Holy Eucharist

Christ is present in the bread and wine that has become His Body and
Blood, thus the Blessed Eucharist is unquestionably a sacrament of the
Church. Indeed, in the Eucharist, the definition of a Christian sacrament
as “an outward sign of an inward grace instituted by Christ” is verified.

In Genesis 14:18-20, Melchizedek offered bread and wine to God in
thanksgiving. This offering foreshadowed Jesus’ establishment of the
Eucharist. Scripture tells how God provided bread from heaven, called
manna, to the Israelites as they wandered through the desert after
leaving Egypt. Jesus’ first miracle was at a wedding in Cana, when, at the
request of his mother, He turned water into wine. The Eucharist is
described in the Book of Revelation as the wedding feast of Christ the
bridegroom and the Church, his bride. Jesus teaches that His flesh and
blood are real food and drink in John 6. He was giving himself as food
and drink, which was difficult for his followers to understand and some
left Him. Jesus did not try to stop them by offering an alternative
explanation, indicating that they understood when He meant, but could
not accept it. When Jesus celebrated the Passover meal on Holy
Thursday, He offered the bread and cup with the words “This is my body”
and “This is my blood.” He spoke clearly about the Eucharist so we would
know that He is truly present in this meal.

For this reason, the Church has always believed that Holy Eucharist is
the real Body and the real Blood of Christ which is “broken and shed for
the forgiveness of sins.” Christ also tells us that “Unless you eat the flesh
of the Son of Man and drink His Blood, you have no life in you.” (Jn 6)
Also, St. Paul writes “for as often as you eat this bread and drink the cup,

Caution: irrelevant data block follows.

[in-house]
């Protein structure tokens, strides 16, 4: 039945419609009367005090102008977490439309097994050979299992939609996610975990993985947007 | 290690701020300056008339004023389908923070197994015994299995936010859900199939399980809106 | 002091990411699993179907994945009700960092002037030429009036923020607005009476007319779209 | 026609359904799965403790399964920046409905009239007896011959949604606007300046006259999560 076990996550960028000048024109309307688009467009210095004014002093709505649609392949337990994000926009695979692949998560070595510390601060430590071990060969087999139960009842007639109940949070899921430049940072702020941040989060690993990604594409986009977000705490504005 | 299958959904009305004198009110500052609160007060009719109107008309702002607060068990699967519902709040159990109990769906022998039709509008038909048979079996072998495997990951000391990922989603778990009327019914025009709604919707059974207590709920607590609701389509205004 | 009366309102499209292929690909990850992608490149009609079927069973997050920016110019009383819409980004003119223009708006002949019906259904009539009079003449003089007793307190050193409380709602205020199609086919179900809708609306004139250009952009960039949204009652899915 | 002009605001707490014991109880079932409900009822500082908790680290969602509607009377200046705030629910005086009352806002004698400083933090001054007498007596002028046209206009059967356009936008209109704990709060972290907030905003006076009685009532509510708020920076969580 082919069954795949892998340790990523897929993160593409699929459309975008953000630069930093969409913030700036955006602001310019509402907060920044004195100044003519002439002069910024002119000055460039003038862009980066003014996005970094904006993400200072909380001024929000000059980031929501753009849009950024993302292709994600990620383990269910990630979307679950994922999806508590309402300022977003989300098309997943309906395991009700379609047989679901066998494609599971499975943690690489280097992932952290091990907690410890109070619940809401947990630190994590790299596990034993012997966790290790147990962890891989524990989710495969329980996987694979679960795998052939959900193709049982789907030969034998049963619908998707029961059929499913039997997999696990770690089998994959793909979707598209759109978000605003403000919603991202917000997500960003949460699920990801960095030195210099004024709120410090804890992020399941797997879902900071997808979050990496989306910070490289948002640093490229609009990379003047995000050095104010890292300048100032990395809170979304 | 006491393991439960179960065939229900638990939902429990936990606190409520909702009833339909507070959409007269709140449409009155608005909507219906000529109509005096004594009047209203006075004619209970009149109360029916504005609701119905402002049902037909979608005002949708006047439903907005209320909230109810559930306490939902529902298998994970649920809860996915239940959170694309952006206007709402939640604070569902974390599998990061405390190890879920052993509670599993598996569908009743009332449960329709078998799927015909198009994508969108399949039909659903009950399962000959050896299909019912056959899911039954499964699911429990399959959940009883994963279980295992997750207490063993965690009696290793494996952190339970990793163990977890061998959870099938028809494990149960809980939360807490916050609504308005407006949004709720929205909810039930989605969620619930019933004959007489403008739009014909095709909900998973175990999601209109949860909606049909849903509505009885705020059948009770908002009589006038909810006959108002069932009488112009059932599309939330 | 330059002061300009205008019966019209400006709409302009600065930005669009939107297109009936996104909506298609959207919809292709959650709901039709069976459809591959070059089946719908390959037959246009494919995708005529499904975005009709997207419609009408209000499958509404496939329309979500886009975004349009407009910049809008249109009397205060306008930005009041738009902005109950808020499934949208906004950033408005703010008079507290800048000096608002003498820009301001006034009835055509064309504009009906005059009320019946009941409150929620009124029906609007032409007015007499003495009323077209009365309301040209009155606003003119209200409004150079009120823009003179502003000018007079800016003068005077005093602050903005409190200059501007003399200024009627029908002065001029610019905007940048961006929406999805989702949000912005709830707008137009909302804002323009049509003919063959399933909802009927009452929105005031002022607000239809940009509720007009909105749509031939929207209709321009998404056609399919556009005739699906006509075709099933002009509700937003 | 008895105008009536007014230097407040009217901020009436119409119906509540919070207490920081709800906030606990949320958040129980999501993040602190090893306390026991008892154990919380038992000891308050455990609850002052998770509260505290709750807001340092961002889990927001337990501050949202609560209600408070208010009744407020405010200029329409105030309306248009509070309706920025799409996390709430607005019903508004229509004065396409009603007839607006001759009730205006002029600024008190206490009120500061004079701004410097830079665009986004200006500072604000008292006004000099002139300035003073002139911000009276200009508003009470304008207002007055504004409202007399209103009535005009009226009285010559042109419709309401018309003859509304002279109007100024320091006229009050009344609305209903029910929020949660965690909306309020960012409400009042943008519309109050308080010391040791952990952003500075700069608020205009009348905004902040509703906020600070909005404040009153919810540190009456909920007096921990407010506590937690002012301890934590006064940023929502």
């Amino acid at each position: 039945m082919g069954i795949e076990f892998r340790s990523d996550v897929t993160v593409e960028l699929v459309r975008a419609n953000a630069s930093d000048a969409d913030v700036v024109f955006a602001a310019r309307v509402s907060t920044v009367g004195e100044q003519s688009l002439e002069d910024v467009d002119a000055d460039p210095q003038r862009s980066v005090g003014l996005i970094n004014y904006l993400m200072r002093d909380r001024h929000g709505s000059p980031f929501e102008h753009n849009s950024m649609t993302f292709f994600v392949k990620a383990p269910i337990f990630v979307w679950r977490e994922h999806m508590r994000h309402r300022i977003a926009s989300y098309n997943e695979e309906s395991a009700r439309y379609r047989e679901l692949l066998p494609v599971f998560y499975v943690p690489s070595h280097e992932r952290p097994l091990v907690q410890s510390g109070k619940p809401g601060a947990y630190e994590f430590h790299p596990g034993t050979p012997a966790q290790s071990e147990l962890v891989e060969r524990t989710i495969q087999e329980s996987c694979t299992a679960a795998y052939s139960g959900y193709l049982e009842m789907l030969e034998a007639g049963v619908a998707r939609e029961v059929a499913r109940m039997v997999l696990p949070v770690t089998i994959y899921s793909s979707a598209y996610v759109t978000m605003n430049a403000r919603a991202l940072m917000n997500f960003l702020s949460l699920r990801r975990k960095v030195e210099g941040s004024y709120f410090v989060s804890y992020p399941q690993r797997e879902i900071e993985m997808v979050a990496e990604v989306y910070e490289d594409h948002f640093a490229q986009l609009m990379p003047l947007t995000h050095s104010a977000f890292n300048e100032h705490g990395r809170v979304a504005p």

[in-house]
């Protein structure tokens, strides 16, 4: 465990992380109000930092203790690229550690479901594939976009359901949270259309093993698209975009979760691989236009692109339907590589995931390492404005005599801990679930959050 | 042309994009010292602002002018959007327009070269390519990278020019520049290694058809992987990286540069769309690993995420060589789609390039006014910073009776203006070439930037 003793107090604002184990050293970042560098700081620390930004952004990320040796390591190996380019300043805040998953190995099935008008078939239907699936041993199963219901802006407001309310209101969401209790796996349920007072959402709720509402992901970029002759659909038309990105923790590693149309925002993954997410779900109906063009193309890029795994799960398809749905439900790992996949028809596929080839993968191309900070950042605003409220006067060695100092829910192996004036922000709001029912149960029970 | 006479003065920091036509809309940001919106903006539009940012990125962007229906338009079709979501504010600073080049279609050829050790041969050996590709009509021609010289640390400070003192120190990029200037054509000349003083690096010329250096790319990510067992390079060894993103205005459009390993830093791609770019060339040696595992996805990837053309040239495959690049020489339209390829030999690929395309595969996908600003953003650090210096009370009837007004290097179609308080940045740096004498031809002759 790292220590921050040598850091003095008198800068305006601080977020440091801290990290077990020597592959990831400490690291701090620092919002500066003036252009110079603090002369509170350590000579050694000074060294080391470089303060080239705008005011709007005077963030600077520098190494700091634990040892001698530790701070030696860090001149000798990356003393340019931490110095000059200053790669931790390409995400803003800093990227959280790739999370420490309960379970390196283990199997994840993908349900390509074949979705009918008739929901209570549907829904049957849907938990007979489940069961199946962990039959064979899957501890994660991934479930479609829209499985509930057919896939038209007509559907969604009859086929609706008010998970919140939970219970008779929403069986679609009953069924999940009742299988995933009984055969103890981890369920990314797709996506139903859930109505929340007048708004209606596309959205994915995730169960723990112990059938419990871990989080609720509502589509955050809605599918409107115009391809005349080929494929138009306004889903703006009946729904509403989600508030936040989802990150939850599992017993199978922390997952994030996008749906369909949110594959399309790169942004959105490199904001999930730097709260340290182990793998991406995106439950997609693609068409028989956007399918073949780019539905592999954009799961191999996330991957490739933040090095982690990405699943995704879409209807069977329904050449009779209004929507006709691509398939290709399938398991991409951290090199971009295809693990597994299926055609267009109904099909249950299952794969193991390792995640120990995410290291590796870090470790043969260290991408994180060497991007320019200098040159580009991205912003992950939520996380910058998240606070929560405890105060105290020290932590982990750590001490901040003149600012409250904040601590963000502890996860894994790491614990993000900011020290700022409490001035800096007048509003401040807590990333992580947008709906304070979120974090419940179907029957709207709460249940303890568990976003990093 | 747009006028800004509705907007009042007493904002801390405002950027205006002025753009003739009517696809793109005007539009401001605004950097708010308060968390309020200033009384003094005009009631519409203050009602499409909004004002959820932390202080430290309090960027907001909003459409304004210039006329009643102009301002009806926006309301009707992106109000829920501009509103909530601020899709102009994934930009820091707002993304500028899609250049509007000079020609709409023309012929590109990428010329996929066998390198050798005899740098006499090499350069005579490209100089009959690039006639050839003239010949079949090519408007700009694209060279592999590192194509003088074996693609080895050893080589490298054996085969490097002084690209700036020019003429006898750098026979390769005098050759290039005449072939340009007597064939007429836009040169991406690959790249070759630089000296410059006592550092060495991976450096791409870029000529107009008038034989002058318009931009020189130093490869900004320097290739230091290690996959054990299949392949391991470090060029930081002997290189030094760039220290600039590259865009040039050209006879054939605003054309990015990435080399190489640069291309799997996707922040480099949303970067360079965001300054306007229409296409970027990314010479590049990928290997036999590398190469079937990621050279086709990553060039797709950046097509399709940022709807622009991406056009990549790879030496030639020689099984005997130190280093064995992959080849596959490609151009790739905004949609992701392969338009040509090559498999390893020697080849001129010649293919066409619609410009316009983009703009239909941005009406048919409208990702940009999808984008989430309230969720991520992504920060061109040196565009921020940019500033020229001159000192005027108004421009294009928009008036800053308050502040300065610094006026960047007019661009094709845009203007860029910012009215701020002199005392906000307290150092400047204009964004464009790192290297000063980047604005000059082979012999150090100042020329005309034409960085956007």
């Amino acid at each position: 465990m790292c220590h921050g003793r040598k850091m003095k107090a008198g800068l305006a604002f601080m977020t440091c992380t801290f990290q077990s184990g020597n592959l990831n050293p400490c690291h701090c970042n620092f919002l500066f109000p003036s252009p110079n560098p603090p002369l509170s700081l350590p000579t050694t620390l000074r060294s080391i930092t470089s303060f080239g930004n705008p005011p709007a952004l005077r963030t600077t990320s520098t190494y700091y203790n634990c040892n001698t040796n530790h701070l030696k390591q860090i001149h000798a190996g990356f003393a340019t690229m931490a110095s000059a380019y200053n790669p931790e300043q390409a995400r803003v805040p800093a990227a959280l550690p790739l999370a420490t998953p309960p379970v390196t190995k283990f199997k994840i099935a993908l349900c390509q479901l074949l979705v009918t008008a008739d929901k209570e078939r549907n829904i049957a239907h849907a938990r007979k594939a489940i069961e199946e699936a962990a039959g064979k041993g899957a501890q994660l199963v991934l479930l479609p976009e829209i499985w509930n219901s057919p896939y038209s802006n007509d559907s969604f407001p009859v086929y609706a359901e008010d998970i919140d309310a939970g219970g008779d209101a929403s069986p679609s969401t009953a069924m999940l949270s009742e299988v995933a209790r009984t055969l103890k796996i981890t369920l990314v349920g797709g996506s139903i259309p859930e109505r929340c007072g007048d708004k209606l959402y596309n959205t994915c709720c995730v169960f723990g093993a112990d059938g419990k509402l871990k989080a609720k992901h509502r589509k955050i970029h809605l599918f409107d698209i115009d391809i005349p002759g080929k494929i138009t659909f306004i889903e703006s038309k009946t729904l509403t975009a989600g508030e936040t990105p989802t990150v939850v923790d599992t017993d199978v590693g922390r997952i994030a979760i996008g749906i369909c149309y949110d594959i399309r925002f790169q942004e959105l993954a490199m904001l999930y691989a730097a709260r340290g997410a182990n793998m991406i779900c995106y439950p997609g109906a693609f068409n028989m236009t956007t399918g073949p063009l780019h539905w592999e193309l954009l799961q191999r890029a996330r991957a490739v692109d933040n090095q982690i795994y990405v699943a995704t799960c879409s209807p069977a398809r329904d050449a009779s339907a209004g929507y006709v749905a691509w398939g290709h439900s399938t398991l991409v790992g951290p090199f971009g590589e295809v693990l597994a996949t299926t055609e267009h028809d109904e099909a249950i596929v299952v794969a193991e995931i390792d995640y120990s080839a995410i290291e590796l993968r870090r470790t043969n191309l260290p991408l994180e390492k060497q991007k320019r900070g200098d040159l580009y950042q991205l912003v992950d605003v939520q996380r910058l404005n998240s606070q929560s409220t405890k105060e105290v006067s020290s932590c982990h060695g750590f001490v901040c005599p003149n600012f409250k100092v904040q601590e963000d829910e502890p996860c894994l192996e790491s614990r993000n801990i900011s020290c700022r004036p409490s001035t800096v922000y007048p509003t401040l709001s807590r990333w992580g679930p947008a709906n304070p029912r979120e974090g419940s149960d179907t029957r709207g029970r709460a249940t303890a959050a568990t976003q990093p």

you proclaim the Lord’s death until He comes (1 Cor. 11:26).

Holy Communion is the source and summit of all Christian life and is the
only one of the three sacraments of initiation that we can (and should)
receive repeatedly—even daily, if possible. In Holy Communion, we
consume the Body and Blood of Christ, which unites us more closely to
Him and helps us to grow in grace by living a more Christian life.--- www.
About.com:Catholicism
First Holy Communion - The first requirement to receive Holy Communion is that a
child understands what Eucharistic is and that he/she is properly formed in a respect for
it. Families with children in 2nd grade are invited to prepare for and celebrate First
Eucharist. Families must be registered members of the Church of St. Stephen or Corpus
Christi. A copy of the child’s baptismal certificate is required in order to receive the
Sacrament of First Eucharist, unless the child was baptized here at Saint Stephen or
Corpus Christi.

The pastor and PSR teachers will do their best to help the child and the parents. The
child must attend all the classes in preparation for the sacrament and must have
attended PSR in the first grade. The parents must attend the class for parents. This is
because the parents are the primary teachers and they must be knowledgeable in what
they are teaching. First Holy Communion is usually celebrated on the first Sunday in
May